Sure, there's an enormous amount of junk on the Web, but anyone with any sort of IQ can distinguish between a legitimate news source and a Web site run by a crank.
I love this new world. For peanuts, anyone can set up a decent-looking Web site to hawk one's views. Now, it can take significant time and resources to do it right, and reaching a wide audience is far from assured. But there are few phony barriers to entry in this new world.
That's why those of us who work in large, bland newspaper buildings often resent the upstarts.
That's why "professional" journalists are always trying to make distinctions between their fine, "unbiased" work produced to exceedingly high standards and the "noise" dumped onto the Internet. Increasingly, though, a lot of the stuff on the Internet is more believable than the news stories that make their way through the newsrooms.
Fortunately, journalists don't have a cartel such as those controlled by doctors, lawyers or librarians. When my wife wanted to become a librarian, she had to go back to get her master's degree in library science, even though she learned nothing of any great significance. All the technology has changed since she got her degree in the early 1980s, so having an MLS degree means little more than having accumulated the necessary initials that will allow her to be hired by those who control the cartel.
One doesn't need any special training to be a professional journalist. I don't have a journalism degree, but one in the equally useless field of political science. It doesn't make any difference.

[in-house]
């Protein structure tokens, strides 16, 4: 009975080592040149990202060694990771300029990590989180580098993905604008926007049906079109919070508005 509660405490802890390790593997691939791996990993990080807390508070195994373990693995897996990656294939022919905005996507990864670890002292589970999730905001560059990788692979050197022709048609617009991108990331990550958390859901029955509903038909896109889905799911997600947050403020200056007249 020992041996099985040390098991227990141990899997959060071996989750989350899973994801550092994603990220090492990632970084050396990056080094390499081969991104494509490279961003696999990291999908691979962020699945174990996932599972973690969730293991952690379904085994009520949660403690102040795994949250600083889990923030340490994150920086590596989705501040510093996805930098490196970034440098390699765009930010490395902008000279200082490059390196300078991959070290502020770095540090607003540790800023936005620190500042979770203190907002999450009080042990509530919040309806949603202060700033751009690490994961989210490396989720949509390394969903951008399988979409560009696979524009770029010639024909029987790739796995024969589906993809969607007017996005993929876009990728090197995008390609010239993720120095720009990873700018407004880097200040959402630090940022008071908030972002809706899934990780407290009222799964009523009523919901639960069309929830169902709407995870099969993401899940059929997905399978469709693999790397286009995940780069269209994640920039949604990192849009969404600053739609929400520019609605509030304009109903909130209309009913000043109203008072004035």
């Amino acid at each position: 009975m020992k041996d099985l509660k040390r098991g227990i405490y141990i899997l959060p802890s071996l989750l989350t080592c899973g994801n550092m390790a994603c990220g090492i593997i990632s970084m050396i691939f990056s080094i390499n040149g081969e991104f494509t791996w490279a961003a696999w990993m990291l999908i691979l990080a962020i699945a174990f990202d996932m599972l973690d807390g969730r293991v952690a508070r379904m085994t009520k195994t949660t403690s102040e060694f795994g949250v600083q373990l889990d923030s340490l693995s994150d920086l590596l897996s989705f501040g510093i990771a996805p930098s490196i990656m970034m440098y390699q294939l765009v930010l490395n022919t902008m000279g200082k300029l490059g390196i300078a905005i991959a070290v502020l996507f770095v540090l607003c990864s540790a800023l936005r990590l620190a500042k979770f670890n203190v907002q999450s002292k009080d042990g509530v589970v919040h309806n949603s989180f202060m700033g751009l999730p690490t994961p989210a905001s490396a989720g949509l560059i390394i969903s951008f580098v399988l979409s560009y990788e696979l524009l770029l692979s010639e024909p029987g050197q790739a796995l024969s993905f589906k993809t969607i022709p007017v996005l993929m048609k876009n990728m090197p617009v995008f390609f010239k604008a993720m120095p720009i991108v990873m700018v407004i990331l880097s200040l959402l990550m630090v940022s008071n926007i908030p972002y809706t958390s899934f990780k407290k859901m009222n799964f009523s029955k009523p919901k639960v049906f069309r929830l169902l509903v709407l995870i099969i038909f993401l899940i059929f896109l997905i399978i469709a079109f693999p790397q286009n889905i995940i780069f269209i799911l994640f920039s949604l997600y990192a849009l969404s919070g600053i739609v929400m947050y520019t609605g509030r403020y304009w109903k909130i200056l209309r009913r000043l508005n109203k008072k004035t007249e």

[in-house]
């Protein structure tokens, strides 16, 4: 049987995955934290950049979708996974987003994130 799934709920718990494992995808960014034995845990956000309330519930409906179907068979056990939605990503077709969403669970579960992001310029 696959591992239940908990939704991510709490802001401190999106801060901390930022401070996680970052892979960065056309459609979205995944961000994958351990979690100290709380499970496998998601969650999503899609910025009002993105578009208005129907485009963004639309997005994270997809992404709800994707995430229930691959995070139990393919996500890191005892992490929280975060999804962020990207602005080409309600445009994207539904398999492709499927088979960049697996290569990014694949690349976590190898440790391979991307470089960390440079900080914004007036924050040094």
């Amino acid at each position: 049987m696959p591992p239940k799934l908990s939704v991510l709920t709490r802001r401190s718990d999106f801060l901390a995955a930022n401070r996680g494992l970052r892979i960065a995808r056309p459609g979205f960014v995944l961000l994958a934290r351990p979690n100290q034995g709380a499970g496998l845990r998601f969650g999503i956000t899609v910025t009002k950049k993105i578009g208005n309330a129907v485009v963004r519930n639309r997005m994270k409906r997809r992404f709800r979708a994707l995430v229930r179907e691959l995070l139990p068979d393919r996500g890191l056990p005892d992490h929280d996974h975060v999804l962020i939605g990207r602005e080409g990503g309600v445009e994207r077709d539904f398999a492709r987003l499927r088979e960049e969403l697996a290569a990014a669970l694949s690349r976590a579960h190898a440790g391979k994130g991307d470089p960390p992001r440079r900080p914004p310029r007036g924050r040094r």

Anyone can be a journalist, which, in my mind, is a good thing. How did I become one? I couldn't think of anything better to do, given my limited abilities. So I started writing stuff. First, I wrote an article for a local weekly about a city budget meeting, got $50 and figured that beat waiting tables. Journalism doesn't pay too well, but a journalist can get a job as a journalist in any town in the country. You can live where you choose, and no one cares about credentials as long as you crank out the necessary number of decently written lines each week.
That's why I laugh at all this pretense of professional journalism. It's not like one has to study several years to learn how to talk to people and write it down in a way that interests readers.
Unfortunately, many conservative critics of journalism don't make important distinctions when they critique newspapers. So many of the readers I hear from are convinced the whole newspaper enterprise is a giant conspiracy designed to advance some nefarious liberal agenda. There's no conspiracy, just a lot of like-mindedness. There are terrible biases, of course, but some of these readers insist that it is, say, biased to have made the Abu Ghraib scandal front-page news. Couldn't we have featured stories about our brave military men and women instead? They simply prefer a world that conforms to their own biases.
No wonder Fox News is thriving.
When I write something with which readers agree, I am brilliant. When I write something with which they disagree, I am a moron, an obvious product of public schooling. I used to wonder why journalists were such nasty, angry, cynical cusses. Now I know: from listening to endless insults and anger directed their way from readers.